That mysterious J

Raymond Chen

In e-mail from Microsoft employees, you may find a stray J like this one at the end of a message from Rico Mariani. Some of you might see it; others might not. What’s the deal with the J?

The J started out its life as a smiley-face. The WingDings font puts a smiley face where the letter J goes. Here, let me try: <FONT FACE=WingDings>J</FONT> results in J. As the message travels from machine to machine, the font formatting may get lost or mangled, resulting in the letter J appearing when a smiley face was intended. (Note that this is not the same as the smiling face incorporated into Unicode as U+263A, which looks like this: ☺. Some of you might see it; others might not.)

I recall a story (possibly apocryphal) of somebody who regularly exchanged a lot of e-mail with Microsoft employees and who as a result started signing their own messages with a J, figuring this was some sort of Microsoft slang. The Microsoft employees who got the J-messages scratched their heads until they were able to figure out how their correspondent arrived at this fabulous deduction.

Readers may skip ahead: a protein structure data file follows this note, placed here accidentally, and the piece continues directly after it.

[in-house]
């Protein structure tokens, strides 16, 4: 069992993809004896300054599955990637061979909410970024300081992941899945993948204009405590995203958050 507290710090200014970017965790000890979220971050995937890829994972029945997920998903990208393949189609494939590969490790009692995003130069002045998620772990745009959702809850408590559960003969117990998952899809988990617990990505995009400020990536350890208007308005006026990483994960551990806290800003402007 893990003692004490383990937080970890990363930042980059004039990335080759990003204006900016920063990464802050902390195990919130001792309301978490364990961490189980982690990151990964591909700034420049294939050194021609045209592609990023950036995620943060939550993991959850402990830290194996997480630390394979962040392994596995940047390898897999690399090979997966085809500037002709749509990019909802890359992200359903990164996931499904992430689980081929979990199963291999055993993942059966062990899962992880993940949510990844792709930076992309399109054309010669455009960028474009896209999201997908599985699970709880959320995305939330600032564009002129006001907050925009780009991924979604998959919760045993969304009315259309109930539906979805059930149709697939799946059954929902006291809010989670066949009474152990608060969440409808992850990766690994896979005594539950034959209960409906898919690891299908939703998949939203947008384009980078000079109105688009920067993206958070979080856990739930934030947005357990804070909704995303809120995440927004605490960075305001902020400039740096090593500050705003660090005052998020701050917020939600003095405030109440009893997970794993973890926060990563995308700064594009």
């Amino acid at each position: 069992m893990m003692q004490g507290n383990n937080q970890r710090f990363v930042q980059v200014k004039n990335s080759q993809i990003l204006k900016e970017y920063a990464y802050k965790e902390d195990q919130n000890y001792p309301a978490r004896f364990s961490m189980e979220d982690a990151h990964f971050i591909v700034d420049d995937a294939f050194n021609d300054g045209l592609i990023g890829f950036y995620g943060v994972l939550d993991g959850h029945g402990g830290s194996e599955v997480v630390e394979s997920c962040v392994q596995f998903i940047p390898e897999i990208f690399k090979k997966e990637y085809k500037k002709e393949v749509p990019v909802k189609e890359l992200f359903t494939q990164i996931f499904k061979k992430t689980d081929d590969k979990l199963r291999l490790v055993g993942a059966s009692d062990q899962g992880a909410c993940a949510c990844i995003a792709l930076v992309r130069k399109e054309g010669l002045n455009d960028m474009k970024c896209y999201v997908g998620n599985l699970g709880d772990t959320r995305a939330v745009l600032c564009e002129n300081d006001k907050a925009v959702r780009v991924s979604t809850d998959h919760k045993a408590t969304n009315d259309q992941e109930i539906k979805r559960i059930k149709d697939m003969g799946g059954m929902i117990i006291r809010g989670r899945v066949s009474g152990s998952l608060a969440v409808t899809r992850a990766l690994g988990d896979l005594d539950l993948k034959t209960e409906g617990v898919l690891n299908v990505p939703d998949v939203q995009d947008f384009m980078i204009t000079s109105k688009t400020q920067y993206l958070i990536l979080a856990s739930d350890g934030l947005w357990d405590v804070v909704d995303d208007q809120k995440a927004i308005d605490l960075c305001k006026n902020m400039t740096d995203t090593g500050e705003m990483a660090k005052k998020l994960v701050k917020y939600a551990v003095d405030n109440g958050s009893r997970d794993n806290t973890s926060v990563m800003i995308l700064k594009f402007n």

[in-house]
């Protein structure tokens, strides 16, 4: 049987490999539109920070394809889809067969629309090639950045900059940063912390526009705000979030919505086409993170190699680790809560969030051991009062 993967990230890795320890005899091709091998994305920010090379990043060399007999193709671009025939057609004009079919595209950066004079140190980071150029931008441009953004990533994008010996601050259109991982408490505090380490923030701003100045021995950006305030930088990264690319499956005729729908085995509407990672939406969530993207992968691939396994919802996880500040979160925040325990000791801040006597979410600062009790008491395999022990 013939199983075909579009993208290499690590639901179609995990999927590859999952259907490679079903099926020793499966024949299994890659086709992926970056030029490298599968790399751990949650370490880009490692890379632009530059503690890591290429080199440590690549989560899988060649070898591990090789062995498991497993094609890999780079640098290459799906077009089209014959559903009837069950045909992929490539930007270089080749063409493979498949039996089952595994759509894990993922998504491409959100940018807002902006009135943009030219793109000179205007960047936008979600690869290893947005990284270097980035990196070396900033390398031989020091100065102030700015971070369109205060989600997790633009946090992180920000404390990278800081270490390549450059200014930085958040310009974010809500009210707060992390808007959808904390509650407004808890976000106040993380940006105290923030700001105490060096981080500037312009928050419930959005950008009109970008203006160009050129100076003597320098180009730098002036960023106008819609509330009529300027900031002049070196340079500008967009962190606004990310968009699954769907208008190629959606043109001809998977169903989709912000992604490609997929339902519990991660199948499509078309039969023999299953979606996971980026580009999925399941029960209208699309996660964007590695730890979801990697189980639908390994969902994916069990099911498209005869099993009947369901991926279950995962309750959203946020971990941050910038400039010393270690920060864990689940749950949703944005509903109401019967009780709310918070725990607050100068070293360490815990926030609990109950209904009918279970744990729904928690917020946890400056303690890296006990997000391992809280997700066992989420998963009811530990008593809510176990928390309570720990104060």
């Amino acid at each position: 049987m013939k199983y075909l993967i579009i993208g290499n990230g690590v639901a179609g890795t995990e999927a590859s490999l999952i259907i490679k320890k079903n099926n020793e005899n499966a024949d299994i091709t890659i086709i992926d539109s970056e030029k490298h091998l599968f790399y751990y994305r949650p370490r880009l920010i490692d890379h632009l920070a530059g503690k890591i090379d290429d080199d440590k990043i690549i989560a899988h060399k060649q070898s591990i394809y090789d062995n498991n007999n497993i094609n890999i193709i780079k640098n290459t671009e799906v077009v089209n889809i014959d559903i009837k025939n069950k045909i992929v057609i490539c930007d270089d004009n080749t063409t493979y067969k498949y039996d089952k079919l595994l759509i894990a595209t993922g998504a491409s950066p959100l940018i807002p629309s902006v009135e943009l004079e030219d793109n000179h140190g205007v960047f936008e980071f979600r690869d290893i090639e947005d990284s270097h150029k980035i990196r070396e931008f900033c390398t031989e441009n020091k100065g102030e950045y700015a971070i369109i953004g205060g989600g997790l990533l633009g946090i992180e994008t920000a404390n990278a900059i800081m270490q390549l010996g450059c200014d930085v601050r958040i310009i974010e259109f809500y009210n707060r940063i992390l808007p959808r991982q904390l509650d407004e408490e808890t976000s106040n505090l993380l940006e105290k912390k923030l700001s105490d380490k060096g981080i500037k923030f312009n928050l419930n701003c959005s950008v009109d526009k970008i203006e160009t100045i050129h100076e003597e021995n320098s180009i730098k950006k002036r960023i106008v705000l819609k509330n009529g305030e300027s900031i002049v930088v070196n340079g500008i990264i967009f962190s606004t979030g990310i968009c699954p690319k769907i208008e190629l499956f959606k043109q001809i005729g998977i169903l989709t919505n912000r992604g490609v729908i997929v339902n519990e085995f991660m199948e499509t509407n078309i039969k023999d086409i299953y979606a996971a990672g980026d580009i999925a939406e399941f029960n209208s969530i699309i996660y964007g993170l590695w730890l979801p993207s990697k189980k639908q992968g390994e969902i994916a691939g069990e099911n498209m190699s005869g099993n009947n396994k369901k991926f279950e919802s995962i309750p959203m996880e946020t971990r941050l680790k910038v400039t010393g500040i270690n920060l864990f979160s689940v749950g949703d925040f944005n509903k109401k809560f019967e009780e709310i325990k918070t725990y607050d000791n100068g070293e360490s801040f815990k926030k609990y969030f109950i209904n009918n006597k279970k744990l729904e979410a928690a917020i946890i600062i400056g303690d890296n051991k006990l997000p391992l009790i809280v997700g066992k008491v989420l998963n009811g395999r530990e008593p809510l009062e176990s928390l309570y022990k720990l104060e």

And now, the mysterious J has come full circle, because some people use it ironically, intentionally just writing a J without setting the font, in the same way people making fun of “leet” writing may “accidentally” type “1”s (or even more absurdly, the word “one”) into a row of exclamation points.


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